4. It Builds Positive Culture – where would you rather work?  Somewhere the silence of studious hard work is valued? Or an office where you occasionally have to get up and close your door because the laughter in the hall is getting in the way of the phone conversation you are involved in.  I’m guessing there are some people who would choose the former, but I would also guess that those organizations that are most valued for their corporate culture cultivate fun and laughter among their teams.

It is also helpful to remember laughter’s little cousin … smiling!  I’m amazed how much I can shift my outlook on whatever I’m engaged in simply by checking the set of my face and shifting it to a smile.  There is almost an instant feeling of “lighten up” that appears when I do that.

How do you view laughter, humor and smiles in your work life?  Do you look for the opportunity?  Do you see it as a part of culture? Or does it feel more like an ineffective use of time?  Do you have any interesting stories of laughing in your workplace?

 

Published by

Ian Munro @ leadingessentially.com

Ian Munro is a leadership and vitality coach with a primary passion for working with senior professionals who wish to improve their connection to and vitality in their career, or who wish to make a transition to a meaningful and rewarding retirement. His methods are focused on helping clients understand why they present as they do in day-to-day life, discover their authentic self and give themselves permission to build a meaningful and rewarding future, both professional and personal. Ian’s love for this work has developed naturally as he built his career as an executive and leader in the IT services industry, serving in many roles and facets of this industry over 25 years. As he reached the pinnacle of his career he began to search more deeply for meaning and alternate rewards from his own career and to begin to plan for his own “first retirement”.

9 thoughts on “4 Good Reasons To Laugh At Work

  1. I think laughter can quickly ease the tension in any situation. If even there’s an almost comfy silence going on, a little giggle will give a much more relaxed atmosphere. We could use a little more laughter in day-to-day life!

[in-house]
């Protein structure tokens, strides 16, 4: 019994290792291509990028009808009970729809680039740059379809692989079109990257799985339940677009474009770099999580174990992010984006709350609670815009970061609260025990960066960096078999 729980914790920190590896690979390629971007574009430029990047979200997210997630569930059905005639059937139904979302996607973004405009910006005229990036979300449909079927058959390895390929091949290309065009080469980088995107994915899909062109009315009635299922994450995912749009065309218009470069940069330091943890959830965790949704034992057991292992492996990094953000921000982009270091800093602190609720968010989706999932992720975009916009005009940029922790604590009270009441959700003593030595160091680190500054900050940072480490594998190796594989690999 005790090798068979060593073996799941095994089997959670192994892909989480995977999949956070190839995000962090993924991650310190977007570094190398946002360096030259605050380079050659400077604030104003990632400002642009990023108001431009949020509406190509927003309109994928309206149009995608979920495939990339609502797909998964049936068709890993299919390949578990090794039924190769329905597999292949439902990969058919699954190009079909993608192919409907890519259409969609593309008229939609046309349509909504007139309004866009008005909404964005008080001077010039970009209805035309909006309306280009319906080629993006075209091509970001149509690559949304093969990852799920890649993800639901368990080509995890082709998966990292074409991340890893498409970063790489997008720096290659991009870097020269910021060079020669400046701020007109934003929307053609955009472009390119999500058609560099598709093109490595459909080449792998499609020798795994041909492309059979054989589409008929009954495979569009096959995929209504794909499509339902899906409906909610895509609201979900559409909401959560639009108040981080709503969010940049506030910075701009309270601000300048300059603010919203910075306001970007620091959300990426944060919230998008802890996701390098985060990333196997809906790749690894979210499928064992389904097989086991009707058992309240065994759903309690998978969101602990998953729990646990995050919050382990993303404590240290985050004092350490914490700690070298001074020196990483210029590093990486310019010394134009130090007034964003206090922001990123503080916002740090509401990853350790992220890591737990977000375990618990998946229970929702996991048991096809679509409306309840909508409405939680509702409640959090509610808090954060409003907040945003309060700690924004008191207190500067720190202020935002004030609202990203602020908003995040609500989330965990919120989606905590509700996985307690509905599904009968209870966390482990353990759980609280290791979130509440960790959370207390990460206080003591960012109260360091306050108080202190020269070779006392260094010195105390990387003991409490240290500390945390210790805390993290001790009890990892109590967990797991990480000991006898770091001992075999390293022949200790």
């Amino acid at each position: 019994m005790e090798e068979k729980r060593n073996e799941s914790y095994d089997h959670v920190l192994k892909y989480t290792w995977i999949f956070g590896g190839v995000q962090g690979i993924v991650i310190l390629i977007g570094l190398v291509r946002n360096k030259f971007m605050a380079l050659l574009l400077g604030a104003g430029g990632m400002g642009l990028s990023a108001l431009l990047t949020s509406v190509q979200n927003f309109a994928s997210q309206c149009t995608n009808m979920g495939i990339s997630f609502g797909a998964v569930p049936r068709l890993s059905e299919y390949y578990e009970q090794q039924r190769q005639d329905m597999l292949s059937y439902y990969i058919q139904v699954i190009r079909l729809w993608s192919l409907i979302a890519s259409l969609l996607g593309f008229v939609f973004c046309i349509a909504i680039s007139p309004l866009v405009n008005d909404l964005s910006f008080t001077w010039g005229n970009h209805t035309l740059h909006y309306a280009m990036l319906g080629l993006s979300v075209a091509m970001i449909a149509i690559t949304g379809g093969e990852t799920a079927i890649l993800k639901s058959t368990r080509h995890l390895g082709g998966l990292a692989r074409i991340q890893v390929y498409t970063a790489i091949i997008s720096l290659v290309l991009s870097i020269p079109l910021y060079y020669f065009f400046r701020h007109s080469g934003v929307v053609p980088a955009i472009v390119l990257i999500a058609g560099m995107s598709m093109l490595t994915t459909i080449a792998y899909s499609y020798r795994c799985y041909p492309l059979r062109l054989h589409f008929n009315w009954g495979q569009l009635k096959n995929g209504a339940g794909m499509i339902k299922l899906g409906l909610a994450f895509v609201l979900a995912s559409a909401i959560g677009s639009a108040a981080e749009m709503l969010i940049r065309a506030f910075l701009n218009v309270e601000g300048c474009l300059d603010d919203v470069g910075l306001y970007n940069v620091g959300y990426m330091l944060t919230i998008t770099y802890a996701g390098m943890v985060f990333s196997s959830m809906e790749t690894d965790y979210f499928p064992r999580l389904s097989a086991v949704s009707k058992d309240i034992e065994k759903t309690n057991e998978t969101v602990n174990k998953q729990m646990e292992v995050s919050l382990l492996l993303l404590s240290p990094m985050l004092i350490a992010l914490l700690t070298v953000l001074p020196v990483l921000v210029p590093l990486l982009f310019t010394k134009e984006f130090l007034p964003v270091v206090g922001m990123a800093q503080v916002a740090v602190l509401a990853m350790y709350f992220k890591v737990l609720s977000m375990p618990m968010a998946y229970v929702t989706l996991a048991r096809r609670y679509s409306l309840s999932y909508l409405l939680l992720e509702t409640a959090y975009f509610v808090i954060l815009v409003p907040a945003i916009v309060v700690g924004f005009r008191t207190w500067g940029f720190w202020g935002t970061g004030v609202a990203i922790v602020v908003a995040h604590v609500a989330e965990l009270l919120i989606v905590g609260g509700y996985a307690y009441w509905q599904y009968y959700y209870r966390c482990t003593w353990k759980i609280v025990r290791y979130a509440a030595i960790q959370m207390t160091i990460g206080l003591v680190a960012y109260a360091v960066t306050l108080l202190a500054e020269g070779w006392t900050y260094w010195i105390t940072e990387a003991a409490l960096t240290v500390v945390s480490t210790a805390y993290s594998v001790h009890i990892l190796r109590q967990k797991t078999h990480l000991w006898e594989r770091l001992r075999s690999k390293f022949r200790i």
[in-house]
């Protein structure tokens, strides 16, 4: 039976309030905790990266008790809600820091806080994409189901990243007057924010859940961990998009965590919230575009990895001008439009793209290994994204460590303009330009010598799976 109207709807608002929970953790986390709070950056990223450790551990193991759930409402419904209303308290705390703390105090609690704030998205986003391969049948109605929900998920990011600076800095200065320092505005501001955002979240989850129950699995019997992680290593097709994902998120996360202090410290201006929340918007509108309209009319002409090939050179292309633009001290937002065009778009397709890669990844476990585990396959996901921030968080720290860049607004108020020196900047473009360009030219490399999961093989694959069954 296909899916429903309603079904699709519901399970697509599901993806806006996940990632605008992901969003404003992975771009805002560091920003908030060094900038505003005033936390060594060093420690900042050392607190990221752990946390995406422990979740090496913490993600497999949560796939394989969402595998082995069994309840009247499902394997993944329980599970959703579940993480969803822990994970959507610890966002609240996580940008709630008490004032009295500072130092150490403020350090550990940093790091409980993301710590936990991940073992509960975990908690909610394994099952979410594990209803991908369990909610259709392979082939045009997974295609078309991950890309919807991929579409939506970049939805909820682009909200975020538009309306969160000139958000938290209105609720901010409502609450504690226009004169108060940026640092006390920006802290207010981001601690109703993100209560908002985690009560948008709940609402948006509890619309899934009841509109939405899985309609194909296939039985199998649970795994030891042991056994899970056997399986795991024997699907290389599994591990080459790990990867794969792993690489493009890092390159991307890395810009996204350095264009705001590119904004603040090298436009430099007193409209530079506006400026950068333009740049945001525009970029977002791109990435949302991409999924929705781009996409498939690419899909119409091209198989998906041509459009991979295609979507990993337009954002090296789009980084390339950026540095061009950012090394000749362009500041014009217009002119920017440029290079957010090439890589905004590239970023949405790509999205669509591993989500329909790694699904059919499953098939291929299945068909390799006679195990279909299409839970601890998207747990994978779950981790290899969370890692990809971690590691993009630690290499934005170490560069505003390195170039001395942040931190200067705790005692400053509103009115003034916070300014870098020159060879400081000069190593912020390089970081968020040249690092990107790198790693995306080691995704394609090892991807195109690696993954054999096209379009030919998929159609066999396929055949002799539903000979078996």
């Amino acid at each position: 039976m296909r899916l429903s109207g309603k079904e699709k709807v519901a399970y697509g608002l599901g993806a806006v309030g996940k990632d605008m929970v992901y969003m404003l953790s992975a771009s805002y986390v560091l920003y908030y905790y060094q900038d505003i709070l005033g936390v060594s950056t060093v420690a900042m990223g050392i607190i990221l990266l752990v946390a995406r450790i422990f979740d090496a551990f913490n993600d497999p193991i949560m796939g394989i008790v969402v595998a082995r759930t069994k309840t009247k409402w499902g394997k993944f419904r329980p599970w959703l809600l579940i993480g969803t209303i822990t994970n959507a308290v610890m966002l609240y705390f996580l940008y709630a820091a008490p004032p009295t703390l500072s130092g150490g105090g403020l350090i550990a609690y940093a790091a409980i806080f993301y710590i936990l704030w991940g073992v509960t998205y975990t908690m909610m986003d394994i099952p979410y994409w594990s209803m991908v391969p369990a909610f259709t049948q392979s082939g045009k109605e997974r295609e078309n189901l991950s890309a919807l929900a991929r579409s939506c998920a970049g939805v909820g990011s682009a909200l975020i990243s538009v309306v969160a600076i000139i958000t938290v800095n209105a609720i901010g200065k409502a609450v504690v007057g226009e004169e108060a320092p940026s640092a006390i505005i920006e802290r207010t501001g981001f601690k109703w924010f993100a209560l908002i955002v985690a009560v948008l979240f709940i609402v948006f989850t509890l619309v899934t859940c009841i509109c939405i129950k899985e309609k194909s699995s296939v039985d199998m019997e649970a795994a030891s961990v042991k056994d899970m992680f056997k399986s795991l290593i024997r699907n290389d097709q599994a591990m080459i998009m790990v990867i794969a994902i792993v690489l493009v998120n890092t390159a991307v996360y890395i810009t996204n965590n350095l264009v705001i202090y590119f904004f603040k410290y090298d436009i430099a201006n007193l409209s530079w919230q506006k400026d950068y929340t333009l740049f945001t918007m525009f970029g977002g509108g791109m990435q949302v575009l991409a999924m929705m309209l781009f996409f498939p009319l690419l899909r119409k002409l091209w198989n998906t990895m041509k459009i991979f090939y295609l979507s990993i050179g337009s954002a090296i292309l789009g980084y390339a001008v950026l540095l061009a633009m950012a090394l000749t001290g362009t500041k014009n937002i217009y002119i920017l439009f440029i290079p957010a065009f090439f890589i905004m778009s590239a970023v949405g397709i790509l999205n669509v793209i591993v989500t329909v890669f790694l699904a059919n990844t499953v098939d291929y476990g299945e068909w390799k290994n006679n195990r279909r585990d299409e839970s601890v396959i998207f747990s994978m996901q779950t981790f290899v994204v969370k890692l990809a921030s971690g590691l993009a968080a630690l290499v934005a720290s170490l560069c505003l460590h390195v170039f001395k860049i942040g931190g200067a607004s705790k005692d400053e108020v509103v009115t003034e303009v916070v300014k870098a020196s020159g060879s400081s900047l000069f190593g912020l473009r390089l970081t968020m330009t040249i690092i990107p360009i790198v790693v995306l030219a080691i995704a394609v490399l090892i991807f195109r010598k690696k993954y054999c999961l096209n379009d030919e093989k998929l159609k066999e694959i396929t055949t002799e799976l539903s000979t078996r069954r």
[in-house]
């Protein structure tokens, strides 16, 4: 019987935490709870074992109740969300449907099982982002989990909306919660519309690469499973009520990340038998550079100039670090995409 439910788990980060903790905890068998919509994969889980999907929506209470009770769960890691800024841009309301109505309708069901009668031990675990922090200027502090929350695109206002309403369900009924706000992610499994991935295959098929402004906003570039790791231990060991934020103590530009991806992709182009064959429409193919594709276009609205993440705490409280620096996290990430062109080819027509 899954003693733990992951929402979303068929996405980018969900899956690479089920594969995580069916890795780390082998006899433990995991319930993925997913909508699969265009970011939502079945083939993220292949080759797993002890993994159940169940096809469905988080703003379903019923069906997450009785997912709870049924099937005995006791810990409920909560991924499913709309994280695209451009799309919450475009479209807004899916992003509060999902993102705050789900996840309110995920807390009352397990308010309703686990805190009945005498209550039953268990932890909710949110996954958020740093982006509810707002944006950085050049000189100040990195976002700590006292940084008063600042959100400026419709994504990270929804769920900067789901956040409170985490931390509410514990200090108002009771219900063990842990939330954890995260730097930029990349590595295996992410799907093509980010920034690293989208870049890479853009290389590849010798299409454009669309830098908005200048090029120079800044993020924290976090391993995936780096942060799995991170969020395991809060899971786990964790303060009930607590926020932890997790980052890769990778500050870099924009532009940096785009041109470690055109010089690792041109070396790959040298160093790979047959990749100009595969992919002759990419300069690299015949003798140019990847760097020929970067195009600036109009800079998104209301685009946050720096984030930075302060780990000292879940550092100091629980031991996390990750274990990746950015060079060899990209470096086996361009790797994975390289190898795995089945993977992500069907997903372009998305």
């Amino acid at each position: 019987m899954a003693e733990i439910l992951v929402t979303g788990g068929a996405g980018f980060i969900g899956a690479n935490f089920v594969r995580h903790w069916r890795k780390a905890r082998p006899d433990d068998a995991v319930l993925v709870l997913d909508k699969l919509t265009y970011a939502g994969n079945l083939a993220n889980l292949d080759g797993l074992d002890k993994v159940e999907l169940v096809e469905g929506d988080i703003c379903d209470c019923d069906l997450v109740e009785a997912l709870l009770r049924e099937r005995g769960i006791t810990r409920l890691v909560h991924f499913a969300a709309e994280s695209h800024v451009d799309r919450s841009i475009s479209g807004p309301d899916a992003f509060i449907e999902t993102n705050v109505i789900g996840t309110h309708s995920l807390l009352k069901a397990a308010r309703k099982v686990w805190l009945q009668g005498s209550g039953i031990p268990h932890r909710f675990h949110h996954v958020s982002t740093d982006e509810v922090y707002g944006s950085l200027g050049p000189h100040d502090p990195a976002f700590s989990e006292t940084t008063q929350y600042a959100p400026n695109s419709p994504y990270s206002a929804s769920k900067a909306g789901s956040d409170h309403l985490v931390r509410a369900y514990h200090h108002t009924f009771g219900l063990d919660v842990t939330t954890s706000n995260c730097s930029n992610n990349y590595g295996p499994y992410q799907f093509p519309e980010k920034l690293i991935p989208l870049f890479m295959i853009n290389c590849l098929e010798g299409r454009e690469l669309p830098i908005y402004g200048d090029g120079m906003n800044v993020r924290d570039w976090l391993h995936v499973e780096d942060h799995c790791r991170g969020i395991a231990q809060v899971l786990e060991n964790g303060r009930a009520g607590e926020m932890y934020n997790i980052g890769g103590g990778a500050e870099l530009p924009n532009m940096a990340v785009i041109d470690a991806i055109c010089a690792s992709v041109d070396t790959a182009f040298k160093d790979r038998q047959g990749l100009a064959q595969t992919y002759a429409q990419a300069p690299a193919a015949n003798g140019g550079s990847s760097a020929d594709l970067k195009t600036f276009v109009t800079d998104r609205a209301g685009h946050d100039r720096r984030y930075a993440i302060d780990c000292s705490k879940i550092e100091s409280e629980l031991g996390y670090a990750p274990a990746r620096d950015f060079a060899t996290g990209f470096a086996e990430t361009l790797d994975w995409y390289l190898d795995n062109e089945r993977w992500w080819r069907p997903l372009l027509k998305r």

2. The 2000 year old proverb says laughter does well like a medicine. Sometimes it’s funny how much they knew back then with out the aid of medical science to validate what they intuitively knew.

  3. Great post Ian. There are so many studies on the benefits of laughter and smiling, they both have such health benefits to us all and at work I believe they are both essential. One of the big things is it reduces stress, the release of endorphins decreases the stress hormone which is so harmful for us. At work we need to keep our stress levels in check so that our brains work at full speed 🙂 Easy to say and hard to do at time, I believe that if we fake it on the hard days…force a smile or laugh the situation turns around so quickly.

    Thanks for another wonderful Sunday morning post, I will go forward with my Sunday with a smile on my face :-))

  4. I have been sorting through all my photos, looking at them closely, and I have noticed that whenever people are smiling (whatever the circumstance, or clothes they have on, or bedraggled they look, or tired they are, or overweight they may be) they look good. It seems they are shining and the memory of that occasion and of them becomes a great one to have.